Sunday, July 12, 2020

SUBSCRIPTIONS

Moab, UT

95.3 F
Moab
More

    Baird chosen to be county administrator; will replace Dillon

    Featured Stories

    Tales of Trails: Savor spectacular views from thrilling Shafer Trail

    In the 1890s, Moab pioneer brothers Frank M. And John S. Shafer developed the route from what had been a Native American pathway connecting what is now Canyonlands National Park to the river below.

    At 99, Moab man is knighted by France

    “The French people will never forget his courage and devotion to the great cause of freedom,”

    Leaving Guatemala, Part 4: ‘A year in the land of eternal spring’

    Though I planned to return someday, whether as a Peace Corps volunteer or not, this experience proved that even the best-laid plans go awry.

    Leaving Guatemala, Part 3: Sudden departure came with painful goodbyes

    Men donned wooden masks and numerous layers of sweatshirts and ponchos then proceeded to hit each other with whips as they danced around the town square.

    Leaving Guatemala Part 2: There wasn’t enough time to say goodbye

    To say I woke up on the Monday morning of the evacuation...
    Doug McMurdo
    Doug McMurdo
    Editor Doug McMurdo reports on news out of the Moab City Center, tourism, courts, change of government and more.

    Chris Baird will move from the Clerk-Auditor’s office to become Grand County’s administrator following Ruth Dillon’s retirement in March.

    Baird was one of three finalists of the more than 30 who applied. He had this to say to residents:

    Chris baird
    Chris Baird

    Dear Citizens of Grand County,

    I’ve applied for and been awarded Grand County’s chief administrative/executive role as Grand County Council administrator. For over a decade I’ve been dedicated to the best interests of Grand County citizens and staff. I’m very excited and look forward to this expanded role. We face challenging times and I love a good challenge. – Chris Baird

    Baird said as he trains with Dillon until March, he will continue in his role as clerk-auditor until his replacement is appointed to serve in 2020. Because more than a year is left on his term, the clerk’s position will be on the 2020 ballot, as will the District 1 council seat Gabe Woytek was recently appointed to fill following Terry Morse’s mid-term resignation.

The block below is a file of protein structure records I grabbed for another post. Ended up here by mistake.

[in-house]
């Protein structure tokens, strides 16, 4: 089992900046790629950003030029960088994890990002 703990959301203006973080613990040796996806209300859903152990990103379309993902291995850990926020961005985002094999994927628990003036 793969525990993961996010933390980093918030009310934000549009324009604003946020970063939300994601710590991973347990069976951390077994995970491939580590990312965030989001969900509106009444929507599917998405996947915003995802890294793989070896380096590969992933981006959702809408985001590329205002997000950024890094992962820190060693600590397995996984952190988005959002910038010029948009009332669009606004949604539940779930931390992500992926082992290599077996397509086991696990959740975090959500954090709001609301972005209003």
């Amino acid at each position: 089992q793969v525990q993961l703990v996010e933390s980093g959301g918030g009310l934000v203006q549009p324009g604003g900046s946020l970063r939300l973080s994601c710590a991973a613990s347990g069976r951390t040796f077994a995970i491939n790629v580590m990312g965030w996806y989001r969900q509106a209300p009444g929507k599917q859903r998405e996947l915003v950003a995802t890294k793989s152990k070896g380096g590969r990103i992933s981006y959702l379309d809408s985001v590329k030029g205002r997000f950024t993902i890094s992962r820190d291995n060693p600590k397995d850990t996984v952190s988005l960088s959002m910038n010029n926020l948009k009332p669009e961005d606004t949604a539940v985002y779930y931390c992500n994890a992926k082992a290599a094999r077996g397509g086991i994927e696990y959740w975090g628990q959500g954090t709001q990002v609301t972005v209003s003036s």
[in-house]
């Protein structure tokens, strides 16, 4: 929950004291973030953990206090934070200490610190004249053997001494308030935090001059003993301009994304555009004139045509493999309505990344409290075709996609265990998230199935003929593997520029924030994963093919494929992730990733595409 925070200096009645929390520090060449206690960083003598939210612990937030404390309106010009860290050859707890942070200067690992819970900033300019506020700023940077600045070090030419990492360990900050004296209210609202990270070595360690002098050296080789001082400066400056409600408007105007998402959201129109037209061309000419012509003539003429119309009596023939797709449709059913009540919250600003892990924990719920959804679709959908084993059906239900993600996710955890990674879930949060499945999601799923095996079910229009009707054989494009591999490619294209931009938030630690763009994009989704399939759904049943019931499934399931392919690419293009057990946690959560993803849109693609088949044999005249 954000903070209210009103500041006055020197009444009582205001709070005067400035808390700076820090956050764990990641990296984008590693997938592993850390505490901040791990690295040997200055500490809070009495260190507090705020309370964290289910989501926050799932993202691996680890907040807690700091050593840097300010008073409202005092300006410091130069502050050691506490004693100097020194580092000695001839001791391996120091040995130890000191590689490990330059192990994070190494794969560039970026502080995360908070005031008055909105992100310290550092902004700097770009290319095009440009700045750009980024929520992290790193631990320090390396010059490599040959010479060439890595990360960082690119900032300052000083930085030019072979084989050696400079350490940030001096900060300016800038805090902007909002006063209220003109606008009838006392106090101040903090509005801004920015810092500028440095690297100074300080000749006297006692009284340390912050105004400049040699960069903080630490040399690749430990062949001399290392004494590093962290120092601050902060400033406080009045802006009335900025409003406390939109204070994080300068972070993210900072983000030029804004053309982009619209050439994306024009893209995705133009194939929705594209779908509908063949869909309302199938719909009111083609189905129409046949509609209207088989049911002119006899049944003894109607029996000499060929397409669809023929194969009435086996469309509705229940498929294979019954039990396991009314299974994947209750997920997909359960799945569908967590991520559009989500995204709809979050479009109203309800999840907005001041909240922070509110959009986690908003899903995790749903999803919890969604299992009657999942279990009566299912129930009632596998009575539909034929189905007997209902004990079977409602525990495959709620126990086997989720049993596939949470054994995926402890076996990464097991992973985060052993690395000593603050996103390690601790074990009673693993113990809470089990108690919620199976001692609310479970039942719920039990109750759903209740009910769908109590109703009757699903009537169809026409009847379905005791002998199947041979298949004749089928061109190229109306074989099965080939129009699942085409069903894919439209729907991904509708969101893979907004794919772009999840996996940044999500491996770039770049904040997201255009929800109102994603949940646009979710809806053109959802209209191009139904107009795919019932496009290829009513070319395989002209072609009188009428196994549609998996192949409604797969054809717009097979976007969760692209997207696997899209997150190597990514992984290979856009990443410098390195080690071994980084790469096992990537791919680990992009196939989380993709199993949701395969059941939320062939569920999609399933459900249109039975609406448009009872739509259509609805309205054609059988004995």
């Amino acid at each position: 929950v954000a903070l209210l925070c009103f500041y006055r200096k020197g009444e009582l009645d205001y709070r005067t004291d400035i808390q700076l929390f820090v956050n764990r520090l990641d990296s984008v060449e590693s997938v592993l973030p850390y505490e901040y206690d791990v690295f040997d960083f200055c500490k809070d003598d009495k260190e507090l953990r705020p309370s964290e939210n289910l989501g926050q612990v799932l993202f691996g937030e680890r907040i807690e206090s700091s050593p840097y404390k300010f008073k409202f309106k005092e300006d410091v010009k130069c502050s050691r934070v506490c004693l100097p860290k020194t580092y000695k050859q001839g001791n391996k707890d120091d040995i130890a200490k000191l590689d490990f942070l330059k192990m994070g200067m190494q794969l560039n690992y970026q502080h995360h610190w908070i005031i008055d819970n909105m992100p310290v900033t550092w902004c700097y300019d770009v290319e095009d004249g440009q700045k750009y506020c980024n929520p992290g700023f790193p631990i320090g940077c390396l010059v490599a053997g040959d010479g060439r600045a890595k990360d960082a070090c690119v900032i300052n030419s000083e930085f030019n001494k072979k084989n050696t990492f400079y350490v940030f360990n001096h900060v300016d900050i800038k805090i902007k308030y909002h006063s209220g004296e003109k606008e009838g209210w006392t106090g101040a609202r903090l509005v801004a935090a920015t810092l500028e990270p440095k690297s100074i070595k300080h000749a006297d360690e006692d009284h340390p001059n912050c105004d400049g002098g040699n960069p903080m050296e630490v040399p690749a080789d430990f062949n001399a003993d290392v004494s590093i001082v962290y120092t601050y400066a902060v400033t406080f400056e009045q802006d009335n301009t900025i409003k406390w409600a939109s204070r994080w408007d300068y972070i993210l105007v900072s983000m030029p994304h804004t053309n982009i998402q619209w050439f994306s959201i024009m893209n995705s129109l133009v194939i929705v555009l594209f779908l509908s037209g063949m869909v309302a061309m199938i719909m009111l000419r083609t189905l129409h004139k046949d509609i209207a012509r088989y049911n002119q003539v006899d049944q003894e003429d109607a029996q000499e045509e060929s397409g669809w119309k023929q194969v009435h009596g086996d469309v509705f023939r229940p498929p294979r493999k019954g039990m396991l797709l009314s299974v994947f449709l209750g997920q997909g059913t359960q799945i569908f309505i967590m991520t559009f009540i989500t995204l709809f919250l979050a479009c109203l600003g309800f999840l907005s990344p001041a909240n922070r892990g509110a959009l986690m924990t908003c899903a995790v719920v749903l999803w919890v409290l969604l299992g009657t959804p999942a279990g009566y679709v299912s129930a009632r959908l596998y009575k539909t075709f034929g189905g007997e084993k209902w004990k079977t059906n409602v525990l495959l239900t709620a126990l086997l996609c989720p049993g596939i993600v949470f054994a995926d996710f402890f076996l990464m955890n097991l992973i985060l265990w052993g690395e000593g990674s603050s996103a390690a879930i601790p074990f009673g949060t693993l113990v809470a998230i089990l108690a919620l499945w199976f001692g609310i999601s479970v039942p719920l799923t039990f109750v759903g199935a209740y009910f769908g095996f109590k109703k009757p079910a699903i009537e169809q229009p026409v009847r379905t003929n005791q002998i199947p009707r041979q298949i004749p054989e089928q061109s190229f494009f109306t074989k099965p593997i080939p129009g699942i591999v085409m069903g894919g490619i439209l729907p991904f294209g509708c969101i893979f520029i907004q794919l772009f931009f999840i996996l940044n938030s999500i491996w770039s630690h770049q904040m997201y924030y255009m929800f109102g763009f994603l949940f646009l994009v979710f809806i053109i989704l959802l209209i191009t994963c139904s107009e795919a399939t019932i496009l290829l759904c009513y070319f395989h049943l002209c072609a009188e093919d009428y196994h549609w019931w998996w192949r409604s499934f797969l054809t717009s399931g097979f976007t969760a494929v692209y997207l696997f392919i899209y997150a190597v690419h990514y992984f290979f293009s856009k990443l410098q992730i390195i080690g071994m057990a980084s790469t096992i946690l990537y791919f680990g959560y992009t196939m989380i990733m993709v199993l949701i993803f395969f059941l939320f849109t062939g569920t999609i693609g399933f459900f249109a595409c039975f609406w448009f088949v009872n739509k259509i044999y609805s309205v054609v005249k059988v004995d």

Baird will likely retain his budget officer title as he transitions into the administrator role.

    The job will last at least until 2023, when – and if – voters approve a ballot question changing Grand County’s form of government.

    The study committee agreed on a manager-council form of government with council members legislating and the manager handling executive functions.

    Baird’s salary will be about $99,000. The hiring was announced after the Grand County Council came out of a lengthy closed executive session in which they discussed county personnel issues.

    Baird was joined by Zacharia Levine, the county’s director of Community and Economic Development, as one of three finalists. The third, an applicant from Oregon, withdrew on the eve of in-person interviews.

    Share this!

    - Advertisement -

    Latest News

    County: Mask mandate is official

    Southeast Utah Health Department Director Bradon Bradford modeled the local order after those in Salt Lake and Summit counties.

    Lionsback Resort project begins on Sand Flats Road

    The City of Moab will have oversight of the project, which was not something that was always on the table because state law allows SITLA to develop projects without input from local authorities.

    Drought conditions grip Utah; stats are grim

    It’s unlikely things will improve this late in the water year.

    State provides 75,000 more facemasks for Moab businesses, visitors

    Local businesses may pick up free face coverings at the Canyonlands Copy Center, 375 S. Main St., in Moab.

    County approves letter opposing September gas lease sales

    The oppositional letter asserts that the lease sale “threatens the core of our tourism economy by locking in long-term oil and gas leases on and around popular recreation areas that are vital to our local economy.”